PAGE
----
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  #41  
Old 08-18-2007
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This is a revival of an old thread but it is of some interest to me too.

I was recently at sea with an Icom 718 which has a dial-up that allows any frequency to be used. I used this radio largely to communicate with weather people in the US and then, when closer to home, with the New Zealand maritime authorities and Coast Guard.

I simply used schedules and frequencies provided by these folks and had no issues using the radio. Only when I communicated with a person on a HAM frequency did he say to me that I wasn't authorised to be transmitting and I stopped.

What was of interest to me is that we had several "nets" that were supposedly available to yachts but we never heard one of them. Not ever. I believe that they must have all closed down.

It was said earlier in this thread that a HAM is not permitted to talk on marine bands but the weather man I used (some forumites will know of Don Anderson) is clearly a HAM and we talked often and long about things weather and otherwise. I'm sure that if there was any threat to Don from a licence perspective or to me from a legality perspective, he would've cut me short. He said to me that a marine band could be used to discuss anything to with the business of sailing but not for "sharing bread recipes". He also said that HAM was great for bread recipes but not for the sharing of official information like weather.

Anyway, long story short, I got a lot of valuable use on my HF radio and would certainly recommend one to any long distance sailor.

On the flipside - I also had Iridium on board and that has to be the absolutely best way to communicate at sea. Cost is an issue but when you want to talk to someone, you can. No problem.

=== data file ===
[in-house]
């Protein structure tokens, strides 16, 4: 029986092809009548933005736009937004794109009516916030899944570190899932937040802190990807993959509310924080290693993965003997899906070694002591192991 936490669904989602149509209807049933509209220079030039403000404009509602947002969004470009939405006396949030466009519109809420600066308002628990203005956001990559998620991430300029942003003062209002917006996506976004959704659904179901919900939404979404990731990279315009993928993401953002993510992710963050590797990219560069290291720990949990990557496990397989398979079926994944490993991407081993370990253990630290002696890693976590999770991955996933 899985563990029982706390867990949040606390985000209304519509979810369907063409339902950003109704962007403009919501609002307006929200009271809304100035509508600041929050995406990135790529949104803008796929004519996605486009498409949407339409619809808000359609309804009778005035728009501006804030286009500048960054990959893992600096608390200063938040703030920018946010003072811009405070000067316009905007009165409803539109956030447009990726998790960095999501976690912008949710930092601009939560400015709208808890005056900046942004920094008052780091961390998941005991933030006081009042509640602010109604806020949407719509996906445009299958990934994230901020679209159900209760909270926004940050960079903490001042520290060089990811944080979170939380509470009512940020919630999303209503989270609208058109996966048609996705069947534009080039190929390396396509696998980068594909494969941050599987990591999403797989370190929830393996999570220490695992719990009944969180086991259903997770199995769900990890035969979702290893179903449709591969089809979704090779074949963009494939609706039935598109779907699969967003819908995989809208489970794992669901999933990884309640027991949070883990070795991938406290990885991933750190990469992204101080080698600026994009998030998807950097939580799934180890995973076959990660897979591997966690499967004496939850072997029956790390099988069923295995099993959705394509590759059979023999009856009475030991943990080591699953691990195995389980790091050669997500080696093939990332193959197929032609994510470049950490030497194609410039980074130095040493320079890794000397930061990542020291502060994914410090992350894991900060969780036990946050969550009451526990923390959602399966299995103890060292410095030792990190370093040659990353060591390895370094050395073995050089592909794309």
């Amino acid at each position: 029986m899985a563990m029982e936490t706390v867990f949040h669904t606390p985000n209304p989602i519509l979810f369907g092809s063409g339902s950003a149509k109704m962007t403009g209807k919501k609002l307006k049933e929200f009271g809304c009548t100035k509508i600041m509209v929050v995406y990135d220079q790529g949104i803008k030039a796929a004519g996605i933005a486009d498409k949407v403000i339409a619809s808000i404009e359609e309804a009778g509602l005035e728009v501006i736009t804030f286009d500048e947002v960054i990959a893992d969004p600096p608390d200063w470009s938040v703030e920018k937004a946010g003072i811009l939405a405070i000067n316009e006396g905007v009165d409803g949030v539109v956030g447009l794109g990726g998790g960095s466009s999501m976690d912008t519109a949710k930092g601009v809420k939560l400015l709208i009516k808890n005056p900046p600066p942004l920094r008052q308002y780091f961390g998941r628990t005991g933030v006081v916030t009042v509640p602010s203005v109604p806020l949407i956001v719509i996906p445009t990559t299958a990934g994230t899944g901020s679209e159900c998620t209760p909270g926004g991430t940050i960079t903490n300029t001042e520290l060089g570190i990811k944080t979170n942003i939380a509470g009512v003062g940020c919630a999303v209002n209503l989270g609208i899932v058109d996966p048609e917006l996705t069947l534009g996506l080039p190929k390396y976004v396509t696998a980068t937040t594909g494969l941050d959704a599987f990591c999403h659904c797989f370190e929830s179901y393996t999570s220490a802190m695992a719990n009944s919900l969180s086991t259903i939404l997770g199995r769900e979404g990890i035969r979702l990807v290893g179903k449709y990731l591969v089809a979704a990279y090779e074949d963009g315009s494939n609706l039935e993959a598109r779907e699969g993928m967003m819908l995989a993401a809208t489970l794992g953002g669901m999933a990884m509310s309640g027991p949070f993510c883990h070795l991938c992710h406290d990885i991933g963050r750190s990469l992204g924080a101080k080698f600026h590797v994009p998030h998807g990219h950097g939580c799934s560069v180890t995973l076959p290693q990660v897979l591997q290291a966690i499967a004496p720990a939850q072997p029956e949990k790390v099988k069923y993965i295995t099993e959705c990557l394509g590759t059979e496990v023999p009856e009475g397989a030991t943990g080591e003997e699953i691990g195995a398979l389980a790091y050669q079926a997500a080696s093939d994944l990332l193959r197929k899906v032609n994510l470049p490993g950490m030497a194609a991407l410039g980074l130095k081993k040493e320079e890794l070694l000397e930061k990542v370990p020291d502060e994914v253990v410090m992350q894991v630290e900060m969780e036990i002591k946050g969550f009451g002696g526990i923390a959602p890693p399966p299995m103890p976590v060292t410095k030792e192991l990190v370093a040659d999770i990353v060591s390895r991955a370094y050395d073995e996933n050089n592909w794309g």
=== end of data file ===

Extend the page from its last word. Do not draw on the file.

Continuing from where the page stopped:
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  #42  
Old 08-18-2007
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Omatako-
"It was said earlier in this thread that a HAM is not permitted to talk on marine bands but the weather man I used (some forumites will know of Don Anderson) is clearly a HAM and we talked often and long about things weather and otherwise"
That is not correct. Forgive me if say it sounds like someone who is not a native English speaker made a translation error in telling you that, or simply chose their words badly.

A ham is not AUTHORIZED to communicate on Marine SSB bands. (Speaking for US FCC authorized hams operating in the US or elsewhere.) And, no one is authorized to communicate on Marine SSB bands unless they have a license, or they are operating under emergency conditions, where licenses are usually waived.
A ham certainly is PERMITTED to use a Marine SSB radio--if they have the appropriate Marine SSB license. Their ham license does not permit them to use the marine radio, except for certain emergency circumstances, when hams are essentially allowed (at least with a US FCC license and operating in the US) to do anything with anything in order to make essential emergency communications.

There's a big difference between being authorized, or permitted, or prohibited, by and among each licensed service.
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  #43  
Old 08-18-2007
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For the life of me, I can't understand why people find it so difficult to understand that:

1. A ham license authorizes the holder to operate on the ham band segments which are permitted according to his/her class of license. Period. It does NOT authorize any other operation whatsoever. Period, again.

2. Operation of a HF marine radio aboard ship requires two things: (1) a ship station license which specifically authorizes HF operation; and (b) a radio operators license for EACH PERSON who uses that radio. There are several classes of operators license. The lowest class which allows you to operate is the Restricted Marine Radio Operator Permit.

3. No marine or aviation or any other service operators license authorizes the use of a radio on the ham bands; you need a HAM license for that.

4. In a bonafide emergency (life-threatening, not just out of gas or beer), any person can use any radio on any frequency to attract attention and get help.

I'm glad Omatako enjoyed his radio. However, it was ILLEGAL operation both on the marine bands (the 718 is a ham radio and is not type-accepted for marine band use) and on the ham bands (because he apparently doesn't have a ham license).

HelloSailor was right: the WX guy who said ham radio wasn't useful for official WX information was all wet. It's arguably more useful than marine SSB.

Does anyone care about illegal use of a radio? Sometimes. Some places. I don't think I'd routinely want to operate illegally in U.S. waters. Especially, not these days.